I’m a vocal proponent of church leaders being culturally engaged.
After all, how we can be “salt and light” to our communities if we don’t play an active role in bringing a biblical perspective to the hot-button issues of our day?
And who better to help God’s flock think clearly about these important issues than those who’ve been entrusted to teach and preach from the pulpit.
But, my goodness, if you’re going to speak out publicly on a topic, at least be semi-informed about the subject matter at hand.
When it came to the Supreme Court’s striking down affirmative action, leftist clergy came up short.
Let’s start with Ekemini Uwan, a self-described public theologian and “Pan-Africanist,” whatever that is. She called the SCOTUS decision “spiritual wickedness in high places” and said America “must be born again” as a result.
Clearly not one ashamed of histrionics, Uwan also added that her “soul cries out!”
This lamentation, mind you, was not over the Biden administration’s actively pushing transgender ideology from the Oval Office or flying the “Pride Flag” outside the White House or even over blue states codifying abortion with virtually zero restrictions.
Nope, this outburst was because six justices on the nation’s top court said that “preferential treatment” based on skin color was immoral and illegal.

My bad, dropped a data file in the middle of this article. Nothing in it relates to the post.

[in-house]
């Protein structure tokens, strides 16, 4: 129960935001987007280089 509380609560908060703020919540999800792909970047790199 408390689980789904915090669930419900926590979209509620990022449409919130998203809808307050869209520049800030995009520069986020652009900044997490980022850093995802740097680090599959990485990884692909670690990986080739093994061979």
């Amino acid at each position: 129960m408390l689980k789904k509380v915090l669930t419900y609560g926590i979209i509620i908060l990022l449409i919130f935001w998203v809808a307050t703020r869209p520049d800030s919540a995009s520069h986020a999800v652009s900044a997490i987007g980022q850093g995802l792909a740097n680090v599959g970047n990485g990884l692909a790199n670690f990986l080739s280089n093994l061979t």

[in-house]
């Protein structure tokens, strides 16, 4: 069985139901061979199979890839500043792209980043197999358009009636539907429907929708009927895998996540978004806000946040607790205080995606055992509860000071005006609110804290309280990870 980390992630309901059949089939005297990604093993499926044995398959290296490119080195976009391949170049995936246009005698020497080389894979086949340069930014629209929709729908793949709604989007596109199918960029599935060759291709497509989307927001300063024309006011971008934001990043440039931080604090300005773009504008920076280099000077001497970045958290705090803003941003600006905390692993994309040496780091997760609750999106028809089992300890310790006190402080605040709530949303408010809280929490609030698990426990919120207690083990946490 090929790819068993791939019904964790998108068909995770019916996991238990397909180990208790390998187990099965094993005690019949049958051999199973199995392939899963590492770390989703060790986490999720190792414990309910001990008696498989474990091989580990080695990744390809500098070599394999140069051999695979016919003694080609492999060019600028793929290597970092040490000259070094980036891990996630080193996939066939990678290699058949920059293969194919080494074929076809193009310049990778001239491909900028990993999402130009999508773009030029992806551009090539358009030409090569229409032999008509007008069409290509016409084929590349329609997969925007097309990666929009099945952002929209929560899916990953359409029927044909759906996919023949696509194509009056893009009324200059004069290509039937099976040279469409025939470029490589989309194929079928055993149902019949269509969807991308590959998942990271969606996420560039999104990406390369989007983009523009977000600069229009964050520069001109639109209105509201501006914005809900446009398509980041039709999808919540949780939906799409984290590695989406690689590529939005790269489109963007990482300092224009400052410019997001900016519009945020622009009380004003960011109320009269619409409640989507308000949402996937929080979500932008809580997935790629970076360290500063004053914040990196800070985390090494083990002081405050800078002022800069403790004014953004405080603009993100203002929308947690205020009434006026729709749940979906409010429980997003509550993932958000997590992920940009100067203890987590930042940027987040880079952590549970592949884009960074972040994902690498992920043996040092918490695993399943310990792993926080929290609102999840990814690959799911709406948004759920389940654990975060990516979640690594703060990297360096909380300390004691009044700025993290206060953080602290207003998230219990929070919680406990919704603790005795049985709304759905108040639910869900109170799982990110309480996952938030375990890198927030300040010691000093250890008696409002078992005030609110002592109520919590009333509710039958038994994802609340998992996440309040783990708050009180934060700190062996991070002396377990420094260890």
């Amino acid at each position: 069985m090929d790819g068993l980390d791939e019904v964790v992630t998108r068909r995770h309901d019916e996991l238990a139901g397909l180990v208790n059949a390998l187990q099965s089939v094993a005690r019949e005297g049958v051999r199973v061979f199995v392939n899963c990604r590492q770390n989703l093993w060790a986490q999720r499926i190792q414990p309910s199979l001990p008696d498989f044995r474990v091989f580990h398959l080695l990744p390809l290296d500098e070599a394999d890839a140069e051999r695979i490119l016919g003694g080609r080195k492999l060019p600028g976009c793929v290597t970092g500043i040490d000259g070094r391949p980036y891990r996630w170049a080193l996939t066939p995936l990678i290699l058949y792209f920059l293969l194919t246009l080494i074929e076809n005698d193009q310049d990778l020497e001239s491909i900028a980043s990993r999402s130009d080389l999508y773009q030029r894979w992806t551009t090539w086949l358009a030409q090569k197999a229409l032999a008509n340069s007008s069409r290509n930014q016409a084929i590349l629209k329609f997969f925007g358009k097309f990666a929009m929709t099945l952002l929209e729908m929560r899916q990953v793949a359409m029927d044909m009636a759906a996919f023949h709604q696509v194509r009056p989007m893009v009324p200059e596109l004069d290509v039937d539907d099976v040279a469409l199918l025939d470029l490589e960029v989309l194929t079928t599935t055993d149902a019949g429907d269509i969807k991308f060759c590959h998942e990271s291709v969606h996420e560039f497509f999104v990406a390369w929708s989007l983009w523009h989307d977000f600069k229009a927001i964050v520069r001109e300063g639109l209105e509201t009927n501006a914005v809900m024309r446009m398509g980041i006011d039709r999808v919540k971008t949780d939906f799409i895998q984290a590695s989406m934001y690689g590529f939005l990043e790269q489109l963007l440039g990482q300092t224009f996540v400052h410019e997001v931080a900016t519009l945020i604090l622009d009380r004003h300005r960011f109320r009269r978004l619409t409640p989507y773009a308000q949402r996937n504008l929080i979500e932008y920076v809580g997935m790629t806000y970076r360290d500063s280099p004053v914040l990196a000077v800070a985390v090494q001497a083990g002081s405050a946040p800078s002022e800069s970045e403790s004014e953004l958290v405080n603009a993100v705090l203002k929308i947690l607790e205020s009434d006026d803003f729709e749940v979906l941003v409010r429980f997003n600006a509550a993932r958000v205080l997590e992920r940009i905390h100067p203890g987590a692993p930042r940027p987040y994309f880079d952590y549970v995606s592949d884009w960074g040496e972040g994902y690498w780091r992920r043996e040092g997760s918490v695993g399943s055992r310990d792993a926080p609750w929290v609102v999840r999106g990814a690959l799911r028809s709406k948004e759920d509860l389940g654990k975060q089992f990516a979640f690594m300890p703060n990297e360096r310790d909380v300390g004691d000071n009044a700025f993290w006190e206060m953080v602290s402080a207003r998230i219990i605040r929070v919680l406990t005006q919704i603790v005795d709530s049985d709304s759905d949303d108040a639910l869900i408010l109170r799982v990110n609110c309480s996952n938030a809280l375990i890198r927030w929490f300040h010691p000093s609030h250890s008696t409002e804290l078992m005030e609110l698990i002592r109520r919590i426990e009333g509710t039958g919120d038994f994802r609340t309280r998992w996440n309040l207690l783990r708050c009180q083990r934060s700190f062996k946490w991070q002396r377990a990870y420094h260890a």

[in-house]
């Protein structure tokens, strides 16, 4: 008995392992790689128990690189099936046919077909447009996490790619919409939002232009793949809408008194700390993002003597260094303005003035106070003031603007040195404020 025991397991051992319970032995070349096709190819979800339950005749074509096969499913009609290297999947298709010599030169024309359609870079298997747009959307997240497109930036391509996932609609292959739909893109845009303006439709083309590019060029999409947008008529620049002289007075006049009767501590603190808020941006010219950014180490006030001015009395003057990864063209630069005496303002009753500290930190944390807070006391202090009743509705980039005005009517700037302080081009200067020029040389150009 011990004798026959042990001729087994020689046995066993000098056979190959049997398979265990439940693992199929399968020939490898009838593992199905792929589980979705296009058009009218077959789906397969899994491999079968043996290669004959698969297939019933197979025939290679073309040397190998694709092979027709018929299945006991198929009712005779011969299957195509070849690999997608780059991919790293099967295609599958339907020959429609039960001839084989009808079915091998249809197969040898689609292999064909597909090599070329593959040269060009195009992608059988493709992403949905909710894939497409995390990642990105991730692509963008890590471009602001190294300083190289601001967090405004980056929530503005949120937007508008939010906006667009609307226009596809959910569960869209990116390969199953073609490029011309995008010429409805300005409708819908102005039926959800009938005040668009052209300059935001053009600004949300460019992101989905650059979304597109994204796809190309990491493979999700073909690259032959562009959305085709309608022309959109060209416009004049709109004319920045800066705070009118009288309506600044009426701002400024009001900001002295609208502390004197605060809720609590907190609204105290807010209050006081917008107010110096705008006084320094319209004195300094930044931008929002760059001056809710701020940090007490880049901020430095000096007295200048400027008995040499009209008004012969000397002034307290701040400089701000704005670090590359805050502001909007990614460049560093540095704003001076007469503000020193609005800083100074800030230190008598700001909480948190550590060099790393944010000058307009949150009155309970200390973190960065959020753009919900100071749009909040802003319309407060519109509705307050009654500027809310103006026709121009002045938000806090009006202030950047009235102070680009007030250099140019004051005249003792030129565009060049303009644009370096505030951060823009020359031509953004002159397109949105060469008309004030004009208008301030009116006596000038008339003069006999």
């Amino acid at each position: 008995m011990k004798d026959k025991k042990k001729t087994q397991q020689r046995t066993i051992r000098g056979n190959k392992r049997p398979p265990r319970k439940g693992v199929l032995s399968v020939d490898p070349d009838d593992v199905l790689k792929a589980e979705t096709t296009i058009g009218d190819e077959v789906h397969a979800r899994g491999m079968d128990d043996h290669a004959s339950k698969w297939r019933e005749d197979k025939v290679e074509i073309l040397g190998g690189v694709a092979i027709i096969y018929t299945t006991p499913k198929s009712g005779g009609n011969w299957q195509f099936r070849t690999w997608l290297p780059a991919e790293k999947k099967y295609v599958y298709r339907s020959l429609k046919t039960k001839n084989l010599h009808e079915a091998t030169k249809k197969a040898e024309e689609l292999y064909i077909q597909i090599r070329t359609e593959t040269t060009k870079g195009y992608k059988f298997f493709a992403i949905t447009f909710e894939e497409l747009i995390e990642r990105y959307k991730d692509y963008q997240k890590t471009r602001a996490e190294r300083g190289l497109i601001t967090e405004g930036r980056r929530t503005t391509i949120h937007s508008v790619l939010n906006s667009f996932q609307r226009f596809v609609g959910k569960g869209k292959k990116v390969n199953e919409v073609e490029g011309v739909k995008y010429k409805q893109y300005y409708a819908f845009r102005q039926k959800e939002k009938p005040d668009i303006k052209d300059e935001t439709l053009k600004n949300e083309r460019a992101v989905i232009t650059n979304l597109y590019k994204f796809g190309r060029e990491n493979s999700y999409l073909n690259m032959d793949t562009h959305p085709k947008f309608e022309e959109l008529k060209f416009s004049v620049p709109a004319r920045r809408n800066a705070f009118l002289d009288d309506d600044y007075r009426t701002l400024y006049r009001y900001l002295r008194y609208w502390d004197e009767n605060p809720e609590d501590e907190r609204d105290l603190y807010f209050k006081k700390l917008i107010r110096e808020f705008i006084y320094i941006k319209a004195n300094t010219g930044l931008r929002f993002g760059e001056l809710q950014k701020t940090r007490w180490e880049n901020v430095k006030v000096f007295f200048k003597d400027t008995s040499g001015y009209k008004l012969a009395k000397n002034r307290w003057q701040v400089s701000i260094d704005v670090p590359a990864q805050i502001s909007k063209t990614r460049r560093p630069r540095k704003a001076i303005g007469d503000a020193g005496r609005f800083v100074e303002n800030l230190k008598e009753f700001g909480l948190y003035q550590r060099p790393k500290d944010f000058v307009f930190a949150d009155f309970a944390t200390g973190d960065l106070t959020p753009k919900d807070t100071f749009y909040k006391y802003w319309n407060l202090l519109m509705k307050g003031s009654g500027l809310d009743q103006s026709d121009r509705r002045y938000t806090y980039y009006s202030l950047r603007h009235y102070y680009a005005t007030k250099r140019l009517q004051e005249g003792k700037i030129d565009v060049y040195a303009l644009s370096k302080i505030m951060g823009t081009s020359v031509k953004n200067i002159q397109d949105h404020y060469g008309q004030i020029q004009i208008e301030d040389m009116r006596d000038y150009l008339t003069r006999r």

Chief Justice John Roberts summed up the majority opinion this way:
“The Harvard and UNC admissions programs cannot be reconciled with the guarantees of the Equal Protection Clause. Both programs lack sufficiently focused and measurable objectives warranting the use of race, unavoidably employ race in a negative manner, involve racial stereotyping, and lack meaningful end points. We have never permitted admissions programs to work in that way, and we will not do so today.”
Next up, there was a guy named Duke Kwon, a D.C.-based pastor and reparations advocate.
He groused, “I can’t stand that Asian Americans are at the center of the SCOTUS ruling that ended affirmative action.”
But why, Pastor?
Did you read the particulars of the case outlining how biased Harvard and the University of North Carolina were toward Asian Americans?
My guess is, he didn’t.
So, let’s fill Kwon in on those important details. Perhaps, afterward, he’ll be able to “stand” the outcome.
According to a brief cited by Justice Roberts, “black applicants in the top four academic deciles are between four and ten times more likely to be admitted to Harvard than Asian applicants in those deciles.”
The same was true for the University of North Carolina:
“[O]ver 80% of all black applicants in the top academic decile were admitted to UNC, while under 70% of white and Asian applicants in that decile were admitted…In the second highest academic decile, the disparity is even starker: 83% of black applicants were admitted, while 58% of white applicants and 47% of Asian applicants were admitted.”
Rather than grieve that Asian students were at the “center” of this milestone event, you’d think Pastor Kwon would celebrate that admission directors can no longer assign value to students solely based on their ancestry.
You’d think a man of the cloth would realize that, since we’re all descendants of “one man,” racial categories themselves are both arbitrary and unbiblical.
You’d think a man supposedly representing God’s Word faithfully would take the opportunity to praise the fact that American jurisprudence took a crucial leap forward in curtailing the “sin of partiality” from civic life.